The article below was written by Raymond Beegle who served as an accompanist for Zinka Milanov (1906-89) during the years after she retired from performing and devoted herself to teaching. He was also her friend. His moving appreciation of the great soprano was originally published in the Spring 1990 issue of Opera Quarterly to mark her (then) recent death. It is reproduced here with his kind permission.

If Tolstoy is right in saying that “art is not a handicraft, but a sincere transmission of feelings the artist has experienced,” there is no need to write about who a particular artist might essentially be, for it is revealed in his work. If we want to know what an artist isn’t, we may turn to the anecdote, a usually inaccurate cartoon that distorts and trivializes the character of the artist, and often his achievements as well.

Between the two poles of art and anecdote lies the private life of the artist, the not so spectacular everyday working and living, of which the world generally knows little. I would like to share what I have personally observed about this aspect of Zinka Milanov with those who have been moved and forever changed by her matchless and sublime singing.

Milanov always spoke with authority, and I believed what she said, for I saw in every part of her life that the truth was very important to her. Although I think she was quite frank with interviewers, the following comments made privately to me in friendship might underscore more strongly her profound love of music.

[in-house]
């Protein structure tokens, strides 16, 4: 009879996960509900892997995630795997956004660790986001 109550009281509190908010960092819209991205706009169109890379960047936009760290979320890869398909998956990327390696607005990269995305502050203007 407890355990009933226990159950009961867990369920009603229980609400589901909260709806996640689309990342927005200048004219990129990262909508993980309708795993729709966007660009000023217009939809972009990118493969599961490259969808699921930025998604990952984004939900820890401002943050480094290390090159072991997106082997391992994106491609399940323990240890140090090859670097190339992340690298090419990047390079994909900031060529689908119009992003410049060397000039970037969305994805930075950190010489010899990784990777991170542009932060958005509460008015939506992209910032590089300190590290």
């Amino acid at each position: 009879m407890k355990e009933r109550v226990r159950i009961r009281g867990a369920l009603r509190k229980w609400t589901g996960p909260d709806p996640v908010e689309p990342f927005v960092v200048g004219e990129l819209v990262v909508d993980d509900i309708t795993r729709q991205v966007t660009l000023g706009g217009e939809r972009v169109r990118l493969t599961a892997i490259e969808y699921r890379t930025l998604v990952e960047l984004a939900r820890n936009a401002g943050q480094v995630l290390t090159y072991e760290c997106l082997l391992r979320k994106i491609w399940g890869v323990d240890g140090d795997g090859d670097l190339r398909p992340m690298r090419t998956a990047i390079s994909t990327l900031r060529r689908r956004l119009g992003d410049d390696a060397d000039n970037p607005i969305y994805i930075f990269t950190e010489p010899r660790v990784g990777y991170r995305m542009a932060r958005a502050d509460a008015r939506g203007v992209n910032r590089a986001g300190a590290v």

“I gave up everything for my music. It always came first.”
“I didn’t let anything stand in the way of doing my best for the music.”
“I would never accept so many engagements that my voice would become tired.”
“I would never sing roles that weren’t good for my voice.”
“When I went onstage to sing something very dramatic and I needed all my control, I would say, ‘Zinka, you must do your best for your public.'”

Once, to my surprise, she told me that Beethoven was her favorite composer. She sometimes mentioned her great love for Chopin, as well.

She would frequently ask me to play for various singers who were working with her on the roles she had sung, and I saw firsthand how she approached music. It was with simplicity and absolute, complete, relentless dedication.

“What is the mark at the beginning of that phrase?”
“It says ‘piano,'” the student would answer.
“I know!”

And she did know. She knew absolutely every mark on the page. She did not know just a few. She knew every mark on every page, and I never found her to be wrong.

She saw herself as a servant of music, and was not vain, but humble. She had one of the greatest voices, and knew it, but it was to her an Amati, an instrument to which she felt adjunct, using it, being humbled by it, and giving it – and God – the credit. It was loved and cared for until the last week of her life, for she vocalized every day, and although at the end she did not venture above the staff, I heard that golden, sunny, magnificent sound, still pure, lustrous, and unwavering, a few days before she was taken ill. Perhaps this steadfast love of music explains why she remained, while other artists singing the same repertoire came and went throughout her career, dropping by the wayside because of technical or emotional difficulties they could not overcome. Zinka Milanov served music with all her heart, and in return, music was  kind to her.